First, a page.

MELISSA CEFKIN, MARIA BEZAITIS, ALEXANDRA MACK and KEN ANDERSON Oracles, fear, wonderment and magic graced the Faraday Theater of the Royal Institution of Great Britain once again. They appeared, appropriately, intertwined with the story of the advancement of science, and of technologies of knowledge. At the 9th annual Ethnographic Praxis in Industry Conference, the very fundamentals of humanity, from senses to mediation, were explored and questioned. What an honor to be hosted at this esteemed organization to engage in the exploration of ethnographic praxis in industry!Experimenting with a theme-less program, the conference exposed the breadth and range of current ethnographic practice. In this year’s conversation we note just some of the threads and themes we observed to play out. But before that, we want to offer a reflection on the very existence of EPIC and its mission at the cusp of its 10th birthday. The ethnographic marketplace matures with new challenges ahead A couple of years ago we realized the Board faced a rather...

Move Me: On Stories, Rituals, and Building Brand Communities

KATE SIECK This paper takes on the challenge of understanding behaviour change through the lens of anthropology. In the field of market research, the goal is to find the leverage points of emotional connection that will inspire a desired behaviour. But traditional approaches to research have relied on methods that neither capture these triggers of change, nor inspire connection. Alternatively, an approach to research based on rituals induces transformational experiences that by their very definition are grounded in emotional connection. This paper details a framework for ritual-based research, and provides case studies of how and when rituals might be used for gathering market insights. We conclude with recommendations for extending the approach into engagement opportunities and creative executions....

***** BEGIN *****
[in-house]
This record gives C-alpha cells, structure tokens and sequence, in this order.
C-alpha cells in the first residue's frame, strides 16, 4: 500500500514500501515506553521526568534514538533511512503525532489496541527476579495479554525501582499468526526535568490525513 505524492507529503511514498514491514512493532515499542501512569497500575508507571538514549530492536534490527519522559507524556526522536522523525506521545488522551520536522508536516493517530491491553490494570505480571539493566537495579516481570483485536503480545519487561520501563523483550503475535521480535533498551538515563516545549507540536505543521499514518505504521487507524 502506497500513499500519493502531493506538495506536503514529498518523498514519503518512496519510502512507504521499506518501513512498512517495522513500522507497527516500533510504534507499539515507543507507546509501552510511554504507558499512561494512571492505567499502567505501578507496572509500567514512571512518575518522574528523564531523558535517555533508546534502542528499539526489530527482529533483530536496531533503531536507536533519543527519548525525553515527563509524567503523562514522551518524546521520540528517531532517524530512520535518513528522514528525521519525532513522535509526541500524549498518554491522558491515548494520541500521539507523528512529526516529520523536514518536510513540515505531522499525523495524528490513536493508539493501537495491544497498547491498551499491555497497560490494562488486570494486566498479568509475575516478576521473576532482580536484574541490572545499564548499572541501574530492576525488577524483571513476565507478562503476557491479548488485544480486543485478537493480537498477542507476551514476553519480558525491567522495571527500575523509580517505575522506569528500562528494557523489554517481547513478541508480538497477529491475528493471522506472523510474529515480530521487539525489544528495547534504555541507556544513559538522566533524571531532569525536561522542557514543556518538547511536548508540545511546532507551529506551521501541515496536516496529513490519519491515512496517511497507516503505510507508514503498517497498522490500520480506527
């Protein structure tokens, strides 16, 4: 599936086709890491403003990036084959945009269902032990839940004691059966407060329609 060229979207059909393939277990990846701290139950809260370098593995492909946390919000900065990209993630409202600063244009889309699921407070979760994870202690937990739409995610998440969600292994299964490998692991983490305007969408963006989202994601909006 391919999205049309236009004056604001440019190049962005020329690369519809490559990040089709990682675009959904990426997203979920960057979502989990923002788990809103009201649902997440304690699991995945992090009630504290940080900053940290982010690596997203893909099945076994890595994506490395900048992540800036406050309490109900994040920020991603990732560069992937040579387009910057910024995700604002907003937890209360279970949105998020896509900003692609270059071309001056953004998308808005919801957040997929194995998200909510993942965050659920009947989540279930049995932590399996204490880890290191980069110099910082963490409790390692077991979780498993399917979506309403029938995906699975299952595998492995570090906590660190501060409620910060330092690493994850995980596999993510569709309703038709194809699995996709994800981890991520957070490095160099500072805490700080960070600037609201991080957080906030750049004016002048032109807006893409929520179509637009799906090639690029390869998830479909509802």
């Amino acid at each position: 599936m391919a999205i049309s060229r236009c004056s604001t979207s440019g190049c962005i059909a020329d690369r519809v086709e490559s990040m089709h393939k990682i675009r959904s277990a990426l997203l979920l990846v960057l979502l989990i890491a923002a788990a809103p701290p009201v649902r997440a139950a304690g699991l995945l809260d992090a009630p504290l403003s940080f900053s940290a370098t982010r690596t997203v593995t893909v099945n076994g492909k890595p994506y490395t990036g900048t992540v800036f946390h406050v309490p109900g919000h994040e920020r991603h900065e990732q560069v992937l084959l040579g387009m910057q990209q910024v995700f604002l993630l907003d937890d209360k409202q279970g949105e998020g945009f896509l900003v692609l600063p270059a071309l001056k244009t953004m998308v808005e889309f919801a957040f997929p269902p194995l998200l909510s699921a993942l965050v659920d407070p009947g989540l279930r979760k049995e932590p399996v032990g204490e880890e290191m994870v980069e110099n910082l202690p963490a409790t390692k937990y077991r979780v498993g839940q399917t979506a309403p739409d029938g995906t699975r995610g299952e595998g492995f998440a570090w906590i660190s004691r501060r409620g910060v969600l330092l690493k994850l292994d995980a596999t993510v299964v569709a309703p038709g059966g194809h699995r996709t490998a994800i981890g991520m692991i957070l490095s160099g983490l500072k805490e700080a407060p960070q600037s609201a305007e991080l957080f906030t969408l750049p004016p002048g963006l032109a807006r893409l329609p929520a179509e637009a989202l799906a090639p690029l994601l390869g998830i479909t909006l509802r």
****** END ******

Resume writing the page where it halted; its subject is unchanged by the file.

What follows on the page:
“It Was Like a Little Community”: An Ethnographic Study of Online Learning and its Implications for MOOCs

CHRISTINA WASSON In this time of social, technical, educational and industrial upheaval, time and space are being compressed and stretched as social actors develop new practices in response to shifts in their lived experience. In the American educational sector, these phenomena have crystalized in the meteoritic rise of MOOCs, massive open online courses. The story of their ascent weaves together neoliberal shifts in financing education, technology developments, and perceived business opportunities. MOOCs have captured the imagination of the business press, venture capitalists, and university leaders. However, surprisingly little attention has been paid to the perceptions of students who are taking online courses – in other words, the users. Drawing on an ethnographic study of a small online class, this paper describes the limitations of MOOC pedagogies by comparison with low-enrollment online courses, and concludes by casting doubt on the effectiveness of MOOC learning experiences as well as MOOC business models....

Models in Motion: Ethnography Moves from Complicatedness to Complex Systems

KEN ANDERSON, TONY SALVADOR and BRANDON BARNETT Since the 90’s, one of ethnography’s values has been about the reduction in the risk of developing new products and services by providing contextual information about people’s lives. This model is breaking down. Ethnography can continue to provide value in the new environment by enabling the corporation to be agile. We need to: (1) identify flux in social-technological fabric; (2) engage in the characterization of the business ecosystems to understand order; and (3) be a catalyst with rapid deep dives. Together we call it a FOC approach (flux, order, catalyst)....

What Research Enables: Ethnography by High-school Students Catalyzing Transformation of a Post-tsunami Community

FUMIKO ICHIKAWA, HIROSHI TAMURA and YOKO AKAMA We are beginning to witness a broadening of the contribution, positioning and purpose of ethnography in industry, catalysed by questioning what it can enable for communities and societies. By going beyond boundaries and disjuncture of corporate forms and viewing it within an entangled fields of economics, culture and society, this paper discuss how we become aware of what we do, and to enable others to make sense of the transformations that are occurring around them and within them, and how can we all participate in that process of being and becoming. In doing so, we question how to self-reflexively explore how we, as ethnographers, can be empowered to embark on such endeavours....

People and Energy: A Design-led Approach to Understanding Everyday Energy Use Behaviour